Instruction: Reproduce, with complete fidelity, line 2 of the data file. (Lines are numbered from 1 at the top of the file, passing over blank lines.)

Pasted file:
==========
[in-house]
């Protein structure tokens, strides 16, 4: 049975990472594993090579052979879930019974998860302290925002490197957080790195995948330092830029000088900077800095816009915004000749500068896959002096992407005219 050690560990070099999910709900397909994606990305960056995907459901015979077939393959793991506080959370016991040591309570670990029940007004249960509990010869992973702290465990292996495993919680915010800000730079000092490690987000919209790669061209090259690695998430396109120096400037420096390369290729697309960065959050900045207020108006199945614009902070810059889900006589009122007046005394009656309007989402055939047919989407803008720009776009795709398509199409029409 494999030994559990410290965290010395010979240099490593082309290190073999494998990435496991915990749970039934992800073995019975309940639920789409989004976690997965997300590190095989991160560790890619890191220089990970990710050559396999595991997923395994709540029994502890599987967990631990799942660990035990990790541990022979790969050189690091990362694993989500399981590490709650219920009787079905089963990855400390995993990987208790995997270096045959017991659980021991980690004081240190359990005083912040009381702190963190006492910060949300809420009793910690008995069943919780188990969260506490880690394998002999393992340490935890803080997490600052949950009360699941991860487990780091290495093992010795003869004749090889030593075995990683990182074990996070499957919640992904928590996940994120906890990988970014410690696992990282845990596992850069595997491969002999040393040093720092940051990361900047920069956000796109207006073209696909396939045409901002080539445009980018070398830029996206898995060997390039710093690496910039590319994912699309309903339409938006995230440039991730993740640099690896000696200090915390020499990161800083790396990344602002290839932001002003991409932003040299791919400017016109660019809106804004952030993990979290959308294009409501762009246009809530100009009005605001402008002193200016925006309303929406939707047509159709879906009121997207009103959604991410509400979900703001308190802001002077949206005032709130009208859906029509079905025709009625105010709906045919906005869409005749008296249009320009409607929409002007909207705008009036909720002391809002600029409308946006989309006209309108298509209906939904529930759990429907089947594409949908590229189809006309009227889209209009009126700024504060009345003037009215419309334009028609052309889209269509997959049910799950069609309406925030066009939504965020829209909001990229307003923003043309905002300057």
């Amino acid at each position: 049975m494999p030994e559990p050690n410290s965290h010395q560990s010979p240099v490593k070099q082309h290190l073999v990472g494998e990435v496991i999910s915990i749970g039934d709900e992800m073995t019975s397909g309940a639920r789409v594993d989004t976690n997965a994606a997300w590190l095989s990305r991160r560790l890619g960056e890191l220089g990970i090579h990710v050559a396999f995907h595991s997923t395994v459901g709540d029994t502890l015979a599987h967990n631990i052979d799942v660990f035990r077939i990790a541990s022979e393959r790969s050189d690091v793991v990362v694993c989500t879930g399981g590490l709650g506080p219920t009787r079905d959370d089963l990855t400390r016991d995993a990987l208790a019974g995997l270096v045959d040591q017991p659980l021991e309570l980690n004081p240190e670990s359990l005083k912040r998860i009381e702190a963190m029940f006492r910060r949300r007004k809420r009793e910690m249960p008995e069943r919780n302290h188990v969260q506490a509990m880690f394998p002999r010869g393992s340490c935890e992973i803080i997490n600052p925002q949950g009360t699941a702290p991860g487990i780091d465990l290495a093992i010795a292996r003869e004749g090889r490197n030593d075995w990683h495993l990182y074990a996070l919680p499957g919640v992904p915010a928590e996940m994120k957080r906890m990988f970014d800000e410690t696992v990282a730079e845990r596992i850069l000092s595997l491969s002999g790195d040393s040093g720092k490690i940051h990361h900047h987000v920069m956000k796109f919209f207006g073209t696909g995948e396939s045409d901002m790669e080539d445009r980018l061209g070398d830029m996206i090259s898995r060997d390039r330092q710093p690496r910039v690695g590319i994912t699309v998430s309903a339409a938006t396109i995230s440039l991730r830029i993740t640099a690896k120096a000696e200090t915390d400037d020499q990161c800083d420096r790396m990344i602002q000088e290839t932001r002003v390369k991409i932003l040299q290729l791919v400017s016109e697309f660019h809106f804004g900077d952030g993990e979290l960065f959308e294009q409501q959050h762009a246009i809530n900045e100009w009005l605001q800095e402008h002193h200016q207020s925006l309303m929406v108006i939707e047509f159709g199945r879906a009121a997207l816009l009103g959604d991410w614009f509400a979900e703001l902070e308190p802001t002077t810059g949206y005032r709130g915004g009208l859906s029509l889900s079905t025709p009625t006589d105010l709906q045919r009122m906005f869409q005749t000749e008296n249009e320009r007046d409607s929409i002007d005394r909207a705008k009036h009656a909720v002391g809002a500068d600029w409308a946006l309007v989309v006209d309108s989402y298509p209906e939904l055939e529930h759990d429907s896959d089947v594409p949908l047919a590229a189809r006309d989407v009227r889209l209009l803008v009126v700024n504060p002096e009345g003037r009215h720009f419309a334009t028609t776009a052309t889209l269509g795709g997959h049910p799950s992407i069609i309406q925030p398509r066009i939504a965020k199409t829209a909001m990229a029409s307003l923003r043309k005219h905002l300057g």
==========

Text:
């Protein structure tokens, strides 16, 4: 049975990472594993090579052979879930019974998860302290925002490197957080790195995948330092830029000088900077800095816009915004000749500068896959002096992407005219 050690560990070099999910709900397909994606990305960056995907459901015979077939393959793991506080959370016991040591309570670990029940007004249960509990010869992973702290465990292996495993919680915010800000730079000092490690987000919209790669061209090259690695998430396109120096400037420096390369290729697309960065959050900045207020108006199945614009902070810059889900006589009122007046005394009656309007989402055939047919989407803008720009776009795709398509199409029409 494999030994559990410290965290010395010979240099490593082309290190073999494998990435496991915990749970039934992800073995019975309940639920789409989004976690997965997300590190095989991160560790890619890191220089990970990710050559396999595991997923395994709540029994502890599987967990631990799942660990035990990790541990022979790969050189690091990362694993989500399981590490709650219920009787079905089963990855400390995993990987208790995997270096045959017991659980021991980690004081240190359990005083912040009381702190963190006492910060949300809420009793910690008995069943919780188990969260506490880690394998002999393992340490935890803080997490600052949950009360699941991860487990780091290495093992010795003869004749090889030593075995990683990182074990996070499957919640992904928590996940994120906890990988970014410690696992990282845990596992850069595997491969002999040393040093720092940051990361900047920069956000796109207006073209696909396939045409901002080539445009980018070398830029996206898995060997390039710093690496910039590319994912699309309903339409938006995230440039991730993740640099690896000696200090915390020499990161800083790396990344602002290839932001002003991409932003040299791919400017016109660019809106804004952030993990979290959308294009409501762009246009809530100009009005605001402008002193200016925006309303929406939707047509159709879906009121997207009103959604991410509400979900703001308190802001002077949206005032709130009208859906029509079905025709009625105010709906045919906005869409005749008296249009320009409607929409002007909207705008009036909720002391809002600029409308946006989309006209309108298509209906939904529930759990429907089947594409949908590229189809006309009227889209209009009126700024504060009345003037009215419309334009028609052309889209269509997959049910799950069609309406925030066009939504965020829209909001990229307003923003043309905002300057």